The Gloucestershire NHS is the county’s biggest employer with a turnover of around £1billion.
International businessman Peter Lachecki has just retired after five and a half years as chairman of Gloucestershire Hospitals NHS Foundation Trust, which had a huge financial black hole when he took over.
Ian Mean, director of Business West Gloucestershire, told him how he had brought the Trust back to financial health and how he had seen the challenges facing the NHS.
*When you took over, the Trust’s finances were pretty dire, weren’t they? How did you manage to resolve this?
“The surprise deficit was well over £30m. The first thing we needed to do was really understand what the scope of the problem was, and then dig into it all.
“We then had to be very transparent in what we found across the organization, our partners and the NHS.
“Little by little, with everyone’s support, it took us almost three years to get where we wanted to be.
* Was it the hardest thing you had to do in your professional career?
“Yeah, no doubt partly because some of the previous leaders had pretty much let the staff down, and as a board we stood up in front of the staff and apologized for that.”
*The NHS is Gloucestershire’s largest employer, with around 20,000 people. It’s a huge undertaking isn’t it?
“Our turnover needs to be around £1billion. I think that comes with leadership responsibilities and we have taken that very seriously, in employment, investment, sourcing and l environment to name but a few areas”
* Do you think the NHS is broken as a business model?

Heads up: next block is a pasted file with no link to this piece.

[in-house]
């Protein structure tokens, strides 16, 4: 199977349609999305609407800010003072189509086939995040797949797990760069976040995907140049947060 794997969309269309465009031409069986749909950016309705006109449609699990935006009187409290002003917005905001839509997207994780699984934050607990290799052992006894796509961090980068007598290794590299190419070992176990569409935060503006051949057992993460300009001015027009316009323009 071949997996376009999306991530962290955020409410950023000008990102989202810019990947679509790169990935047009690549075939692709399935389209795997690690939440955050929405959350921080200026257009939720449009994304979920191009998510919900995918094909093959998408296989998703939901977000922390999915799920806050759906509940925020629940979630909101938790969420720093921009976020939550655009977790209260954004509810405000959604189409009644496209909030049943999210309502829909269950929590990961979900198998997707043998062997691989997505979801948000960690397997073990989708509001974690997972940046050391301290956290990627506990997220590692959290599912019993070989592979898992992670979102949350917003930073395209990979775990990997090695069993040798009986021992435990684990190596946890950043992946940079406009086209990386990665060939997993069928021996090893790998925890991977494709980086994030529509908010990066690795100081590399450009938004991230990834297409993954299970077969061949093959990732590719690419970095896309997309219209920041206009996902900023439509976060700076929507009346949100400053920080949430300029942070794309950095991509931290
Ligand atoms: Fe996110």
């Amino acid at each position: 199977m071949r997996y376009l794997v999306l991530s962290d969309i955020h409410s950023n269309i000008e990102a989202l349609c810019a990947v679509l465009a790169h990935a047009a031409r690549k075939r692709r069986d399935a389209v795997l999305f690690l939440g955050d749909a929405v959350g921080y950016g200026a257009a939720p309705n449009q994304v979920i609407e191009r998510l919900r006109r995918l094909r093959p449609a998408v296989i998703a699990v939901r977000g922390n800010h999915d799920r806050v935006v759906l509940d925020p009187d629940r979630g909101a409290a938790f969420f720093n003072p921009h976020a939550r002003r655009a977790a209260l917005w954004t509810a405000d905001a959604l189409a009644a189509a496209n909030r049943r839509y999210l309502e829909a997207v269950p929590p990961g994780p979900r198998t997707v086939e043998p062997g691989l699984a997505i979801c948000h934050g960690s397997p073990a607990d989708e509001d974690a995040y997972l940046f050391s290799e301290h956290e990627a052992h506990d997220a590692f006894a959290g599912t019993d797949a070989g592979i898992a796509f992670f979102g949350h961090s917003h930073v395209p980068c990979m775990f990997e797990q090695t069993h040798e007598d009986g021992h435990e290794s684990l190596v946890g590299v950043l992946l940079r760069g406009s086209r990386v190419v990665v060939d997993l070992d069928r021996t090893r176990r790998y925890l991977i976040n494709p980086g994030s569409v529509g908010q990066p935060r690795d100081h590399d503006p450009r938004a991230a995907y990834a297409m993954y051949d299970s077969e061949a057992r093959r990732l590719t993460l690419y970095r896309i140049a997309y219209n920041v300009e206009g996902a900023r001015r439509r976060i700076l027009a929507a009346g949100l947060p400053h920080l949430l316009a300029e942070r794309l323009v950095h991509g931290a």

“No, it’s not because the NHS is still delivering excellent quality care to many millions of people across the country. Essentially, it’s still delivering, however, it’s not doing what people expect and what people who work in the NHS would like to donate.
“I think the model is not broken, but it needs structural reform in terms of long-term thinking, especially on workforce planning.
“We don’t have this longer-term vision linked to the necessary investment and without that, we run out of steam.
“And I think society has to decide what it wants to pay for.
“Longer-term workforce planning is essential, as are long-term care for the elderly and investment in public health. We are going in the wrong direction as a country in terms of general health.
“Fundamentally it’s not broken but it needs longer term investment. Politicians are often not prepared to do that.
*How will we reduce the waiting lists which now exceed 6 million?
“It will take a long time.
“Even if you could bewitch money, you cannot bewitch people.
“One of the things NHS staff do is look at priorities for people who are on waiting lists. So it’s not just in chronological order.
“There is no magic formula. The responsibility of leadership is to be honest with people and to keep them informed of what is happening.
“People could wait a year and more for a considerable time to come.”
How long will it be before we get to an appropriate hospital and social care plan for the NHS that works?
“It’s a million dollar question. There has to be a proper joint strategy between social care and health.
“Locally, everyone is doing a great job, but essentially the jobs in the social sector are very poorly paid.
“People have wrongly labeled them as less qualified, but it’s criminal to say that. This is a structural problem in welfare.
“What does society want? Are we interested in taking care of our
elderly and more vulnerable or are we more interested in potholes. Are we becoming a less compassionate society?
*If you were health secretary tomorrow, what would be your priority?
“I would like to think that I would look at the longer term issues.
“Workforce planning, how does social protection actually work, how do we invest in preventing ill health and health care inequities.
“All of these long-term things not only improve the health of the nation, but they’re actually likely to be cheaper for the taxpayer.”